With no strings to hold on to, wireless communications companies seem unable to hang on in the public markets. Of the 11 venture-backed wireless firms that went public last year, only two have current stock prices above their offering price.
Moreover, the market is so bleak that only one VC-backed wireless company is currently planning an initial public offering this year.
That firm is Brience Inc. (Proposed NNM: BRIE), which filed its S-1 last Sept. 29 and still has not set a date for its IPO. It has received three rounds of financing, the most recent of which was $3.52 million in a deal led by Greylock Management Corp. Brience provides a software platform that enables the delivery of Web-based content and the extension of business software applications to wireless mobile devices. The company has net losses of $17 million from its March 8, 2000 inception to Aug. 31, 2000, but hopes to offset those numbers with $100 million from the public markets.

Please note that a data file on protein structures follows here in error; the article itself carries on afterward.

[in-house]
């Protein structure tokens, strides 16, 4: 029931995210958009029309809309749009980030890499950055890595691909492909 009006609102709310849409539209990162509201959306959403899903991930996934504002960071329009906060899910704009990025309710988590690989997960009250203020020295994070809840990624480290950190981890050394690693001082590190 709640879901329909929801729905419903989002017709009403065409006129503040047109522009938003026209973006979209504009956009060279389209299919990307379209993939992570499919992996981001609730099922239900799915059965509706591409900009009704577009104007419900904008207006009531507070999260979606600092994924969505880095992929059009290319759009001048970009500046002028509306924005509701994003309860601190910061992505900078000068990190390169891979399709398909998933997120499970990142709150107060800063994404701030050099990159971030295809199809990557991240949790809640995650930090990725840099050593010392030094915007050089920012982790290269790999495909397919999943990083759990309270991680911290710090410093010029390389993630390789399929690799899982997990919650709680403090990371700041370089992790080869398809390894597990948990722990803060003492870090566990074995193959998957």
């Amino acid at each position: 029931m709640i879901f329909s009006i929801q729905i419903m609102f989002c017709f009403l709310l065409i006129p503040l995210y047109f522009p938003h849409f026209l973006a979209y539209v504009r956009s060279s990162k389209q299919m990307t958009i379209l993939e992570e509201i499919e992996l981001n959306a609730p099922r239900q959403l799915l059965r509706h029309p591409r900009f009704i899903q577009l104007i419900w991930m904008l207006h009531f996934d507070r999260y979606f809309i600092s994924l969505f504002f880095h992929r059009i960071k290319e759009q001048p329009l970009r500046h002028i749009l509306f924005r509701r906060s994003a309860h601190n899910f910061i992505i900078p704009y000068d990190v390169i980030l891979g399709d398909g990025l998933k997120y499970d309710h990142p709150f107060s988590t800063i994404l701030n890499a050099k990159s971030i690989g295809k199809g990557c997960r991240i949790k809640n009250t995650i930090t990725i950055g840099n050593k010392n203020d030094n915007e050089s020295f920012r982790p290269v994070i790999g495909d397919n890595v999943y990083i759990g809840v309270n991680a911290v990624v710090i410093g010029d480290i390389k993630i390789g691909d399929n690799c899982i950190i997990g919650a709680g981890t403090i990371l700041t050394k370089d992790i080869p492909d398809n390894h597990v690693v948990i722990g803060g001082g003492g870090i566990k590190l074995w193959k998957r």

As for its anticipated public performance, however, the recent experience of its wireless peers may point to disappointing news.
The best performer of last year’s VC-backed wireless IPOs came from Rochester, Minn.-based Pemstar (NNM: PMTR). The electronics manufacturing service provider, which has received funding from Lehman Brothers among others, opened trading Aug. 8, 2000 at $11.38 per share, and closed trading on Tuesday at $12.63.
Also trading above its opening price is Redmond, Wash.-based Metawave Communications (NNM: MTWV), a provider of smart antenna systems to wireless network operators. It began trading at $10 April 26, 2000, and closed up 81 cents as of Tuesday. Metawave was backed by such investors as Merrill Lynch Capital Partners, Oak Investment Partners, Patricof & Co. Ventures Inc., Seven Rosen Management Co. and Venrock Associates.
The worst performer of last year was Telaxis Communications (NNM:TLXS), a South Deerfield, Mass.-based company which develops broadband wireless access equipment used by network service providers to deliver integrated voice, video and data services to business and residential subscribers. The company — which was backed by Advanced Technology Ventures, Prism Venture Partners and 14 other venture capital firms — debuted on the NASDAQ Feb. 1, 2000 at $46 per share. Over the past 12 months, Telaxis had fallen to a paltry $1.94 by its Tuesday close.
Frank Musero can be contacted at